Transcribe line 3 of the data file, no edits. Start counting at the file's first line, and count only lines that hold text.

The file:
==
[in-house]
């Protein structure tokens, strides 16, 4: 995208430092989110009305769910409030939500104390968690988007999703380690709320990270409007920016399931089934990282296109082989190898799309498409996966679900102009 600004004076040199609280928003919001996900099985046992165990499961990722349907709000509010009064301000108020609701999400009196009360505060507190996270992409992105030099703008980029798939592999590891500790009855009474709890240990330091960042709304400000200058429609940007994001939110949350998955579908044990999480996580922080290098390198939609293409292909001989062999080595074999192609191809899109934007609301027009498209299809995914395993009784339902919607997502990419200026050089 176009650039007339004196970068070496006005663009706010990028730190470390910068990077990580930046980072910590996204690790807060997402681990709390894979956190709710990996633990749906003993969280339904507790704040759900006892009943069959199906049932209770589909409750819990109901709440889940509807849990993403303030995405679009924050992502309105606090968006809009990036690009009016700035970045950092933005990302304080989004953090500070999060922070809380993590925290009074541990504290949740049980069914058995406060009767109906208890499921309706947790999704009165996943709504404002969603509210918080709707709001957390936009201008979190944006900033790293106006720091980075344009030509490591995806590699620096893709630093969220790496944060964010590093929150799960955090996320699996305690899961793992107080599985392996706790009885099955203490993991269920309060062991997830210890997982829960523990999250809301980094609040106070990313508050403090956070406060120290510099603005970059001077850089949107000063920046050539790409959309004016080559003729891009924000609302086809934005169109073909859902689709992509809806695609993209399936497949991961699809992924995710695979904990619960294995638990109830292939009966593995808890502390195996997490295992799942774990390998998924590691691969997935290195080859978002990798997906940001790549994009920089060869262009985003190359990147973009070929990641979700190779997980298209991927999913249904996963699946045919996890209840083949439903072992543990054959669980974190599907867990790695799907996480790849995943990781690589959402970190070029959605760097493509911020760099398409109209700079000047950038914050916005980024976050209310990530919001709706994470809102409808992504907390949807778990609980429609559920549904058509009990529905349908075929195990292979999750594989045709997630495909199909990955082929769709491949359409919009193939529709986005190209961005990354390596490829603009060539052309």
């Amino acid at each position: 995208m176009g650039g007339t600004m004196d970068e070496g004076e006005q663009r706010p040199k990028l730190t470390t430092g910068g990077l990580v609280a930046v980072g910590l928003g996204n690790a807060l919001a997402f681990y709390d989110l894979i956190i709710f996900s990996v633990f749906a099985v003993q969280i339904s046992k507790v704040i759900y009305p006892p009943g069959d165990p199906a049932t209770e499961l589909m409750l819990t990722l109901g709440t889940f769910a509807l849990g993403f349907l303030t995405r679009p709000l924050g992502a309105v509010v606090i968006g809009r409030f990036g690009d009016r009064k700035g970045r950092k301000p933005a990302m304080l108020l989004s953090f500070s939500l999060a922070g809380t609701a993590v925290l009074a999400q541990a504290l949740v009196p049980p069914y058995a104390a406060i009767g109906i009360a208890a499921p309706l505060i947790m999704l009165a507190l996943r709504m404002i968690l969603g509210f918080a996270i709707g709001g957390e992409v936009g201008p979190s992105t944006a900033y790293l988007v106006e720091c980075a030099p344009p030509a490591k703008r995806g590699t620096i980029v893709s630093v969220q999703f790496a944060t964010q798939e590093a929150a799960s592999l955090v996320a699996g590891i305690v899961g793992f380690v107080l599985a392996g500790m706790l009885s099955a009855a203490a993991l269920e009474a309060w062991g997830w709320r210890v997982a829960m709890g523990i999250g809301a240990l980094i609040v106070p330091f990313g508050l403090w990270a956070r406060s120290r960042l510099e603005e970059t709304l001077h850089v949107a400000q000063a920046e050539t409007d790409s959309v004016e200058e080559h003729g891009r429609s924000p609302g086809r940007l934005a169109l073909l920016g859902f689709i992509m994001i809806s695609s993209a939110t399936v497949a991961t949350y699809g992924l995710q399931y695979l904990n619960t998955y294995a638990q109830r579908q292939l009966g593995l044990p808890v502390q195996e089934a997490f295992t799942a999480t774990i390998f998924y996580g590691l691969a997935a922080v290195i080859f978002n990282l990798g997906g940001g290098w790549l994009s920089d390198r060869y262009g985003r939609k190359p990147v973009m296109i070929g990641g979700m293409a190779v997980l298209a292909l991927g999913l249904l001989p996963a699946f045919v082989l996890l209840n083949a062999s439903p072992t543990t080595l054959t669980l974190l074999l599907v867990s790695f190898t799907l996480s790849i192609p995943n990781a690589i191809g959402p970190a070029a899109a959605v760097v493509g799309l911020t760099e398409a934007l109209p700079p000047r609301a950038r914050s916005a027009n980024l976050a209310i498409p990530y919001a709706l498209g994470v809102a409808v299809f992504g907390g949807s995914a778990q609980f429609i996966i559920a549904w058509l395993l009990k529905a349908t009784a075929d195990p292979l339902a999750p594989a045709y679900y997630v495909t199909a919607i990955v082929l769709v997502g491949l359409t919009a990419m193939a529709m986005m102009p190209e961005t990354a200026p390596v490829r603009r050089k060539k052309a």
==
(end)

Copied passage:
């Amino acid at each position: 995208m176009g650039g007339t600004m004196d970068e070496g004076e006005q663009r706010p040199k990028l730190t470390t430092g910068g990077l990580v609280a930046v980072g910590l928003g996204n690790a807060l919001a997402f681990y709390d989110l894979i956190i709710f996900s990996v633990f749906a099985v003993q969280i339904s046992k507790v704040i759900y009305p006892p009943g069959d165990p199906a049932t209770e499961l589909m409750l819990t990722l109901g709440t889940f769910a509807l849990g993403f349907l303030t995405r679009p709000l924050g992502a309105v509010v606090i968006g809009r409030f990036g690009d009016r009064k700035g970045r950092k301000p933005a990302m304080l108020l989004s953090f500070s939500l999060a922070g809380t609701a993590v925290l009074a999400q541990a504290l949740v009196p049980p069914y058995a104390a406060i009767g109906i009360a208890a499921p309706l505060i947790m999704l009165a507190l996943r709504m404002i968690l969603g509210f918080a996270i709707g709001g957390e992409v936009g201008p979190s992105t944006a900033y790293l988007v106006e720091c980075a030099p344009p030509a490591k703008r995806g590699t620096i980029v893709s630093v969220q999703f790496a944060t964010q798939e590093a929150a799960s592999l955090v996320a699996g590891i305690v899961g793992f380690v107080l599985a392996g500790m706790l009885s099955a009855a203490a993991l269920e009474a309060w062991g997830w709320r210890v997982a829960m709890g523990i999250g809301a240990l980094i609040v106070p330091f990313g508050l403090w990270a956070r406060s120290r960042l510099e603005e970059t709304l001077h850089v949107a400000q000063a920046e050539t409007d790409s959309v004016e200058e080559h003729g891009r429609s924000p609302g086809r940007l934005a169109l073909l920016g859902f689709i992509m994001i809806s695609s993209a939110t399936v497949a991961t949350y699809g992924l995710q399931y695979l904990n619960t998955y294995a638990q109830r579908q292939l009966g593995l044990p808890v502390q195996e089934a997490f295992t799942a999480t774990i390998f998924y996580g590691l691969a997935a922080v290195i080859f978002n990282l990798g997906g940001g290098w790549l994009s920089d390198r060869y262009g985003r939609k190359p990147v973009m296109i070929g990641g979700m293409a190779v997980l298209a292909l991927g999913l249904l001989p996963a699946f045919v082989l996890l209840n083949a062999s439903p072992t543990t080595l054959t669980l974190l074999l599907v867990s790695f190898t799907l996480s790849i192609p995943n990781a690589i191809g959402p970190a070029a899109a959605v760097v493509g799309l911020t760099e398409a934007l109209p700079p000047r609301a950038r914050s916005a027009n980024l976050a209310i498409p990530y919001a709706l498209g994470v809102a409808v299809f992504g907390g949807s995914a778990q609980f429609i996966i559920a549904w058509l395993l009990k529905a349908t009784a075929d195990p292979l339902a999750p594989a045709y679900y997630v495909t199909a919607i990955v082929l769709v997502g491949l359409t919009a990419m193939a529709m986005m102009p190209e961005t990354a200026p390596v490829r603009r050089k060539k052309a």